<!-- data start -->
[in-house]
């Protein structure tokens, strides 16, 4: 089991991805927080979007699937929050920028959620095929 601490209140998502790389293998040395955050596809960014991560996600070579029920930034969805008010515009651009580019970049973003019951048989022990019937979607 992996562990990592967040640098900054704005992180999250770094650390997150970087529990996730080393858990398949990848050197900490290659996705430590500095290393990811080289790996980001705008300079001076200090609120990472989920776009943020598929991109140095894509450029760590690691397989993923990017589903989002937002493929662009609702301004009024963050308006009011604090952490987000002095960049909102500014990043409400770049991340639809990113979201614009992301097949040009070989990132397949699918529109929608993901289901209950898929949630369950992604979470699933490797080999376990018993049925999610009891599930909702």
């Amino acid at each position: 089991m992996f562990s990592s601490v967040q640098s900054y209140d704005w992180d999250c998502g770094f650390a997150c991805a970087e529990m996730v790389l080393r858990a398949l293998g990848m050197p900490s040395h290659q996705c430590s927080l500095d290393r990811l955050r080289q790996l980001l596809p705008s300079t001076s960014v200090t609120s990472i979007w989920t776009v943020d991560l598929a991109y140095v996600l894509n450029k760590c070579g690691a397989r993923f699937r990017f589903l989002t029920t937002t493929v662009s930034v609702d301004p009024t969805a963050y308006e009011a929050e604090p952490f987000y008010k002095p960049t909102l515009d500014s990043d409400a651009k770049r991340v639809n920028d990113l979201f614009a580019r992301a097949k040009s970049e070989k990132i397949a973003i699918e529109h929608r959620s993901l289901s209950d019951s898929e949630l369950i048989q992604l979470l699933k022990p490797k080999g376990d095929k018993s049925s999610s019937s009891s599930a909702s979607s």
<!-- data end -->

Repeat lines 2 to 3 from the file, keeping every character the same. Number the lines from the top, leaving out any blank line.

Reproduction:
């Protein structure tokens, strides 16, 4: 089991991805927080979007699937929050920028959620095929 601490209140998502790389293998040395955050596809960014991560996600070579029920930034969805008010515009651009580019970049973003019951048989022990019937979607 992996562990990592967040640098900054704005992180999250770094650390997150970087529990996730080393858990398949990848050197900490290659996705430590500095290393990811080289790996980001705008300079001076200090609120990472989920776009943020598929991109140095894509450029760590690691397989993923990017589903989002937002493929662009609702301004009024963050308006009011604090952490987000002095960049909102500014990043409400770049991340639809990113979201614009992301097949040009070989990132397949699918529109929608993901289901209950898929949630369950992604979470699933490797080999376990018993049925999610009891599930909702």
């Amino acid at each position: 089991m992996f562990s990592s601490v967040q640098s900054y209140d704005w992180d999250c998502g770094f650390a997150c991805a970087e529990m996730v790389l080393r858990a398949l293998g990848m050197p900490s040395h290659q996705c430590s927080l500095d290393r990811l955050r080289q790996l980001l596809p705008s300079t001076s960014v200090t609120s990472i979007w989920t776009v943020d991560l598929a991109y140095v996600l894509n450029k760590c070579g690691a397989r993923f699937r990017f589903l989002t029920t937002t493929v662009s930034v609702d301004p009024t969805a963050y308006e009011a929050e604090p952490f987000y008010k002095p960049t909102l515009d500014s990043d409400a651009k770049r991340v639809n920028d990113l979201f614009a580019r992301a097949k040009s970049e070989k990132i397949a973003i699918e529109h929608r959620s993901l289901s209950d019951s898929e949630l369950i048989q992604l979470l699933k022990p490797k080999g376990d095929k018993s049925s999610s019937s009891s599930a909702s979607s």